US government-backed mortgage company Fannie May says it will restate its
2004 earnings by the end of the year.
The company claimed a massive review of its accounting has uncovered all of
the errors, adding that multibillion-dollar correction could be less than
Fannie May finances one out of every five home loans in the United States.
It had been accused by federal regulators of serious accounting problems and
earnings manipulation to meet Wall Street targets, with the Securities and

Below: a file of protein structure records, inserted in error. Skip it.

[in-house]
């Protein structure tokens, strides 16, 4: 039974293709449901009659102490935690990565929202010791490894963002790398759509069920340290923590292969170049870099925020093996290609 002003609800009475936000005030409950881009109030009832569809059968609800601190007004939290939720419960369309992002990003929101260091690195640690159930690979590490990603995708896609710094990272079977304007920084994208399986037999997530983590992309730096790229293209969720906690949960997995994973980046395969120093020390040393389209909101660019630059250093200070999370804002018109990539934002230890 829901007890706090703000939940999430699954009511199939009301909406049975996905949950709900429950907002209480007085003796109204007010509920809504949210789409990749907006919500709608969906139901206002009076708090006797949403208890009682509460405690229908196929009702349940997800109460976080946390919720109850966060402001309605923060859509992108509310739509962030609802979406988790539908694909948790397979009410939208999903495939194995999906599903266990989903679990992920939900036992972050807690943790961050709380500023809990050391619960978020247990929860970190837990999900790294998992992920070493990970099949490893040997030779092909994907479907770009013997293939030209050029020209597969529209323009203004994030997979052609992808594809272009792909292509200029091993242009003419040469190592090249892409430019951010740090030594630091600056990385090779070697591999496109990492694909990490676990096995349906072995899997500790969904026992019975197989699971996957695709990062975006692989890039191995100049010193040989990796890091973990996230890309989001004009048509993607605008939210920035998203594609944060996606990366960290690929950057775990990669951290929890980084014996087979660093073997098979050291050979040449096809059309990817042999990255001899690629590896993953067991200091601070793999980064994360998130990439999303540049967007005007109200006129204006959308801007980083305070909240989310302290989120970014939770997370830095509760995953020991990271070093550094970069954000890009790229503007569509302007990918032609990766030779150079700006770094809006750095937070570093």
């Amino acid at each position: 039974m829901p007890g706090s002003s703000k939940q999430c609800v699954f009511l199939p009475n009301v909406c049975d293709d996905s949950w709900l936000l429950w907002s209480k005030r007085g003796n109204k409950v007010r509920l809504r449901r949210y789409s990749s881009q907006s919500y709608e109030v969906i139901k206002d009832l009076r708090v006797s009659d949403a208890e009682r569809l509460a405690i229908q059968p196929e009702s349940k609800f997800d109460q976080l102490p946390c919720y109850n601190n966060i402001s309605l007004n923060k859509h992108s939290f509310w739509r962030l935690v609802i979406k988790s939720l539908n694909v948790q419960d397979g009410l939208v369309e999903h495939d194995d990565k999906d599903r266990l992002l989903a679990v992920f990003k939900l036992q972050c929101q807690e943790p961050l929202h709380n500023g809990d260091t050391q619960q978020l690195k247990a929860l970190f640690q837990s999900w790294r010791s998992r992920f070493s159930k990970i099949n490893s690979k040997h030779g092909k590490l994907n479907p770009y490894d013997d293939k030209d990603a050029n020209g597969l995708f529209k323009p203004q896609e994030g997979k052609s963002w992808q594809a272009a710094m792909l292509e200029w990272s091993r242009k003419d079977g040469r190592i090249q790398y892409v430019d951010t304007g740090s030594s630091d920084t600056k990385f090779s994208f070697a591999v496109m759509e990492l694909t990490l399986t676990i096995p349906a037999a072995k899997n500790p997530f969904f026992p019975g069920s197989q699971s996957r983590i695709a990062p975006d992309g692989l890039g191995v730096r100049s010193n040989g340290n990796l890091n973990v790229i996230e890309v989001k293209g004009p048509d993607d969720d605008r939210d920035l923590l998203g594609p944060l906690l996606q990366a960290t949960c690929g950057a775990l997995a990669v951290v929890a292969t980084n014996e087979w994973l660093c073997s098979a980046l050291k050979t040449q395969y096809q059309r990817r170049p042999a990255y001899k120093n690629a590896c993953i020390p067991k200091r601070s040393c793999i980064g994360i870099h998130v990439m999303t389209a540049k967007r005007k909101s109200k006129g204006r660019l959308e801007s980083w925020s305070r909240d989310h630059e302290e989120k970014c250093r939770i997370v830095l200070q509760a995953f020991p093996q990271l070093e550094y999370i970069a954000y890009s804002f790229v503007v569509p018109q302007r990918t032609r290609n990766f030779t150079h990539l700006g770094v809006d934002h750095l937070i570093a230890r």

Exchange Commission ordered the company to restate earnings back to 2001.
Does Darwin's theory apply to taxation? Colin ponders...
The EC has been instructed to draft a European Union (EU) directive authorising an EU financial transaction tax, which would apply to ten of the EU’s 28 member states
Accountancy watchdog the FRC has dropped its investigation into the former chief financial officer of Tesco, nearly two years after the supermarket was engulfed in an accounting scandal
Colin imagines how Apple's logo might change in the wake of the EC's ruling over its Irish tax arrangements